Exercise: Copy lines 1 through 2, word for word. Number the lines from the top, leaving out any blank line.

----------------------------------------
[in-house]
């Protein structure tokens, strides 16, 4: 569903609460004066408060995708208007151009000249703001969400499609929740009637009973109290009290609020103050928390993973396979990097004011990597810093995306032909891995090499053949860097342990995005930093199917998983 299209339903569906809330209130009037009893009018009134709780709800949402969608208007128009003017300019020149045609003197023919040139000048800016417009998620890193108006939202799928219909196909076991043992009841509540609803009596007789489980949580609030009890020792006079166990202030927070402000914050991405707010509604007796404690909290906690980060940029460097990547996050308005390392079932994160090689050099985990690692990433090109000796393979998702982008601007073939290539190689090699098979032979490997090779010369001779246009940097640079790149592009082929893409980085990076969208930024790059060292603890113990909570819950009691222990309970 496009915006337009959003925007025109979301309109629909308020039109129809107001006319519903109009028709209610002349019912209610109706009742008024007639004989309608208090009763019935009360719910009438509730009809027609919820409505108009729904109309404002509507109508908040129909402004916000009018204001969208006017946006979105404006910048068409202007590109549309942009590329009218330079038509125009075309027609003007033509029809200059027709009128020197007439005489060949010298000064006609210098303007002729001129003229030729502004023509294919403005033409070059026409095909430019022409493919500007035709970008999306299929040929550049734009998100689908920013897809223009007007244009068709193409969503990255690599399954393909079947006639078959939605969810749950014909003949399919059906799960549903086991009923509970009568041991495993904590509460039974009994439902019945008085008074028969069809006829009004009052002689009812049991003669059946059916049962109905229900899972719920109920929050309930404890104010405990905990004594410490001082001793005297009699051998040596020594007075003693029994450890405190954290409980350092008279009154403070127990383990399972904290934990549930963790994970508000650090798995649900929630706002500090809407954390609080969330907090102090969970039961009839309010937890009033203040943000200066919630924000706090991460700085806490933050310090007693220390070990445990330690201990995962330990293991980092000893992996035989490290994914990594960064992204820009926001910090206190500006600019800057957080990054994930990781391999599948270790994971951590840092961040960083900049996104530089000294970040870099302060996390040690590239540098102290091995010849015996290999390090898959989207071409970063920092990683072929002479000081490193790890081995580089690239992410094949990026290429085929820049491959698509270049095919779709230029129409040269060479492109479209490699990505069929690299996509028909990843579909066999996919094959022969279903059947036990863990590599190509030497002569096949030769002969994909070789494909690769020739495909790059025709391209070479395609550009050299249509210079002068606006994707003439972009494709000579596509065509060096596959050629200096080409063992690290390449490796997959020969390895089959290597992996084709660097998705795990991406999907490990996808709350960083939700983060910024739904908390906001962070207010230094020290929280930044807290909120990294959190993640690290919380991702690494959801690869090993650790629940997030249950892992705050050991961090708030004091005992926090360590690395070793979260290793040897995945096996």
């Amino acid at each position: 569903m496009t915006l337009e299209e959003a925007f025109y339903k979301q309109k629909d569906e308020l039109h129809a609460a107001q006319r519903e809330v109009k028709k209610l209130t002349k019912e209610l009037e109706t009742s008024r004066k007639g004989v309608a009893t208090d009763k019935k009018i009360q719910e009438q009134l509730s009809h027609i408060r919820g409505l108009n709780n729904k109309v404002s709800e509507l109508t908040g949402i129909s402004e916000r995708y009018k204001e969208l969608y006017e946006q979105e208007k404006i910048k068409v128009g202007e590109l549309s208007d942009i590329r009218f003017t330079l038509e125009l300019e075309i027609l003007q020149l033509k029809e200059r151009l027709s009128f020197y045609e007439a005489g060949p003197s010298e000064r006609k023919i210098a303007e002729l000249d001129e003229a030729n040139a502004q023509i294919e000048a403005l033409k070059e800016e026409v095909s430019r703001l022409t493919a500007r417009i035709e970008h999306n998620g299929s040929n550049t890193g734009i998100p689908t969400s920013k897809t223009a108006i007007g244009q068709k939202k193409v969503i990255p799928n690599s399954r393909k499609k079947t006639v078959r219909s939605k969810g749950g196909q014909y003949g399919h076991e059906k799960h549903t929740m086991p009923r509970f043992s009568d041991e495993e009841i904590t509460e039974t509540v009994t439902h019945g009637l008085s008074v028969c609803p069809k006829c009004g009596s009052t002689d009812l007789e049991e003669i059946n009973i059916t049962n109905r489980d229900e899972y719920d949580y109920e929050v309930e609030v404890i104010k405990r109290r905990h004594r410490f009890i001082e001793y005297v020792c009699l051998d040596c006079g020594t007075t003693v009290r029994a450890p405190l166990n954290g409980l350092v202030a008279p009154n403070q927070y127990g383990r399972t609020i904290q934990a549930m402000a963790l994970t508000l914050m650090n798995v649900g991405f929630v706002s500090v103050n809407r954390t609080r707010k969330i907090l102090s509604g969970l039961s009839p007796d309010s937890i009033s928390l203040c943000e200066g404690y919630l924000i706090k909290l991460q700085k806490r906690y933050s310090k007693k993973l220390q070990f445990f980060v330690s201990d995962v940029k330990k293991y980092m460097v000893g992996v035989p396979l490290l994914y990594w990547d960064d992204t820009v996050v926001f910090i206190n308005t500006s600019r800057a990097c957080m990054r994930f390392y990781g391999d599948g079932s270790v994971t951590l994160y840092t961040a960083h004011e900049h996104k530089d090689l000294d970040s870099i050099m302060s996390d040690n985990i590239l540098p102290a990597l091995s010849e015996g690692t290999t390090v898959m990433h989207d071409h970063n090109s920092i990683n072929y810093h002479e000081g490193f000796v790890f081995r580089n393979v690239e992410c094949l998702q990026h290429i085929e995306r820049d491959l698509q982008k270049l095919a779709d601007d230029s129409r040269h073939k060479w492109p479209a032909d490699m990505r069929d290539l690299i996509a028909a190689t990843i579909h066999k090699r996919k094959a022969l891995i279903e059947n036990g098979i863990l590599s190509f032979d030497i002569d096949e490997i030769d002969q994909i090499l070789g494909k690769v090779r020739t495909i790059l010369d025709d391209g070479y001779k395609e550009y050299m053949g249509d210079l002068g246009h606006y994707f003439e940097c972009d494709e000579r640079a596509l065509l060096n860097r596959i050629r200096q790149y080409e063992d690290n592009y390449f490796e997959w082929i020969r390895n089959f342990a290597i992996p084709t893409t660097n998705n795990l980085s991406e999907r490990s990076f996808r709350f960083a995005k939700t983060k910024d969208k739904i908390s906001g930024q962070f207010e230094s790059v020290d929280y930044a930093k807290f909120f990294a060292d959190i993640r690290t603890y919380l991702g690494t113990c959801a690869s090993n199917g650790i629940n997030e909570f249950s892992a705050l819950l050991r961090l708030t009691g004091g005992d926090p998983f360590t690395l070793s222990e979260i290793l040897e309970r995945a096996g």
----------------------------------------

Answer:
[in-house]
């Protein structure tokens, strides 16, 4: 569903609460004066408060995708208007151009000249703001969400499609929740009637009973109290009290609020103050928390993973396979990097004011990597810093995306032909891995090499053949860097342990995005930093199917998983 299209339903569906809330209130009037009893009018009134709780709800949402969608208007128009003017300019020149045609003197023919040139000048800016417009998620890193108006939202799928219909196909076991043992009841509540609803009596007789489980949580609030009890020792006079166990202030927070402000914050991405707010509604007796404690909290906690980060940029460097990547996050308005390392079932994160090689050099985990690692990433090109000796393979998702982008601007073939290539190689090699098979032979490997090779010369001779246009940097640079790149592009082929893409980085990076969208930024790059060292603890113990909570819950009691222990309970 496009915006337009959003925007025109979301309109629909308020039109129809107001006319519903109009028709209610002349019912209610109706009742008024007639004989309608208090009763019935009360719910009438509730009809027609919820409505108009729904109309404002509507109508908040129909402004916000009018204001969208006017946006979105404006910048068409202007590109549309942009590329009218330079038509125009075309027609003007033509029809200059027709009128020197007439005489060949010298000064006609210098303007002729001129003229030729502004023509294919403005033409070059026409095909430019022409493919500007035709970008999306299929040929550049734009998100689908920013897809223009007007244009068709193409969503990255690599399954393909079947006639078959939605969810749950014909003949399919059906799960549903086991009923509970009568041991495993904590509460039974009994439902019945008085008074028969069809006829009004009052002689009812049991003669059946059916049962109905229900899972719920109920929050309930404890104010405990905990004594410490001082001793005297009699051998040596020594007075003693029994450890405190954290409980350092008279009154403070127990383990399972904290934990549930963790994970508000650090798995649900929630706002500090809407954390609080969330907090102090969970039961009839309010937890009033203040943000200066919630924000706090991460700085806490933050310090007693220390070990445990330690201990995962330990293991980092000893992996035989490290994914990594960064992204820009926001910090206190500006600019800057957080990054994930990781391999599948270790994971951590840092961040960083900049996104530089000294970040870099302060996390040690590239540098102290091995010849015996290999390090898959989207071409970063920092990683072929002479000081490193790890081995580089690239992410094949990026290429085929820049491959698509270049095919779709230029129409040269060479492109479209490699990505069929690299996509028909990843579909066999996919094959022969279903059947036990863990590599190509030497002569096949030769002969994909070789494909690769020739495909790059025709391209070479395609550009050299249509210079002068606006994707003439972009494709000579596509065509060096596959050629200096080409063992690290390449490796997959020969390895089959290597992996084709660097998705795990991406999907490990996808709350960083939700983060910024739904908390906001962070207010230094020290929280930044807290909120990294959190993640690290919380991702690494959801690869090993650790629940997030249950892992705050050991961090708030004091005992926090360590690395070793979260290793040897995945096996």